Solutions for the water sector including quality monitoring, modelling, infrastructure design, engineering and asset management.
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RPS’ Albourne team volunteer to help restore River Ouse.
“Working together on the project with the river Adur and Ouse Trust was a unique experience.” Says Hannah Osborne, who is responsible for organising the volunteers from RPS and raising awareness of the programme’s importance.
Hannah is an Assistant Clean Water Modeller at RPS, but she is also staunchly committed to developing the Early Careers Development Programme, for which social value events, such as this one, are a major priority. For our RPS volunteers, it was an opportunity to go with the flow.
The RPS volunteers started by constructing wooden structures and placing them by the sides of the river. These wooden structures help the river in providing flow variability. They also assist in pool formation and retaining water such as in heavy rain, thus, reducing the severity of flooding downstream, exponentially improving the landscape diversity.
The wooden structures encourage gravel build-up as well, benefitting invertebrates and spawning fish. These structures offer a long-term natural, self-sufficient habitat enrichment, an alternative to the usual invasive and expensive alternatives.
Benjamin Bower, an Assistant Data Analyst at RPS, was one of the volunteers on that day. “I do sit at my desk for my work, but at the end of the day, we are an environmental company. So going out and doing something like this shows other people we do care, and it shows we stand for what we believe in.”
The team also spent a great portion of their time tending to and sustaining the riverbeds, planting agriculture and flora, to encourage a thriving landscape for plant life to grow and flourish. One of these activities involved clearing out weeds from the riverbeds particularly an invasive flower called Himalayan Balsam. The wildflower was introduced from the Himalayas in 1839 and is now an invasive weed of riverbanks and ditches, where it prevents native species from growing.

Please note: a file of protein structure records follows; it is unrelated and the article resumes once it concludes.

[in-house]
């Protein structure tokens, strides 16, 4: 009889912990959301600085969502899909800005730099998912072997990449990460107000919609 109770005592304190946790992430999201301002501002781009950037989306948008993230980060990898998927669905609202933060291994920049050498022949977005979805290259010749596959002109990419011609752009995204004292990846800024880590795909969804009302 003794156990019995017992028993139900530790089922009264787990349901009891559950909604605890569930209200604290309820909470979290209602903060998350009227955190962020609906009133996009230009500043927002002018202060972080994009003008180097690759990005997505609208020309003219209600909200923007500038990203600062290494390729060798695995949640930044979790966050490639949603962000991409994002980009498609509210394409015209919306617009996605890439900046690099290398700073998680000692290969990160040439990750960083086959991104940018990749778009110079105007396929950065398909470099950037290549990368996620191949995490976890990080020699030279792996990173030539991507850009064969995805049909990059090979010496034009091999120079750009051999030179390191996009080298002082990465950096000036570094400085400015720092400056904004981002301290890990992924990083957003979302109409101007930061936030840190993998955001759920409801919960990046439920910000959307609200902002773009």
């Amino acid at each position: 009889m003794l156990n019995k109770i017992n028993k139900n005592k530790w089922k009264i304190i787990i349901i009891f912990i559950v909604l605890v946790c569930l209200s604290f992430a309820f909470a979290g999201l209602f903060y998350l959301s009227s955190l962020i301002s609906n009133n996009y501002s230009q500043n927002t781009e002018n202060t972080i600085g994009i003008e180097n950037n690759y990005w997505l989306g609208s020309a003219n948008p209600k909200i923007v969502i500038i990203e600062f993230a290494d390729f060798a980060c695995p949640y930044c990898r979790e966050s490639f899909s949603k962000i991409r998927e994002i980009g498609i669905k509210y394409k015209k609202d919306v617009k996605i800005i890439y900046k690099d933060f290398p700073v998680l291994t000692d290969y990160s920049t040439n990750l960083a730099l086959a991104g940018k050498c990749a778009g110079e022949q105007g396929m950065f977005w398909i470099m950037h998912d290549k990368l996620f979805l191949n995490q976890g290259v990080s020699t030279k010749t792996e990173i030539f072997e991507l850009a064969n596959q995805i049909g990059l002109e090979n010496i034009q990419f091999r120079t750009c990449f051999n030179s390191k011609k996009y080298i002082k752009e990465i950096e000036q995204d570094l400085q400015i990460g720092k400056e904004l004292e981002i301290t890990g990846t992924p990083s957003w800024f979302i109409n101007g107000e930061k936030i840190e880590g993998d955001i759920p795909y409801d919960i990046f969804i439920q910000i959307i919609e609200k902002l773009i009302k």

The RPS Volunteers ended the day by producing and fusing a series of stick bundles. These bundles are used to catch sediment and naturally build up the riverbed, increasing the diversity of flowering plants and directly benefitting pollinators.
“The day enabled us not only to enjoy our local natural surroundings, meet and work with new people, and become more educated in sustainable habitat conservation methods, but it also allowed us to become invested in a larger long-term positive future for a local habitat.” Said Hannah. “It was truly a very rewarding afternoon.”
Founded in 1970, RPS, A Tetra Tech Company (RPS) is a leading global professional services firm of 5,000 consultants and service providers. Operating in 125 countries, working across six continents we define, design and manage projects that create shared value to a complex, urbanising and resource-scarce world.
RPS delivers a broad range of services in six sectors: property, energy, transport, water, defence and government services and resources. Services provided across RPS' six sectors cover twelve service clusters: project and program management, design and development, water services, environment, advisory and management consulting, exploration and development, planning and approvals, health, safety and risk, oceans and coastal, laboratories, training and communications, creative and digital services.
RPS stands out for its clients by using its deep expertise to solve problems that matter, making them easy to understand. Making complex easy.
For further information, please visit www.rpsgroup.com.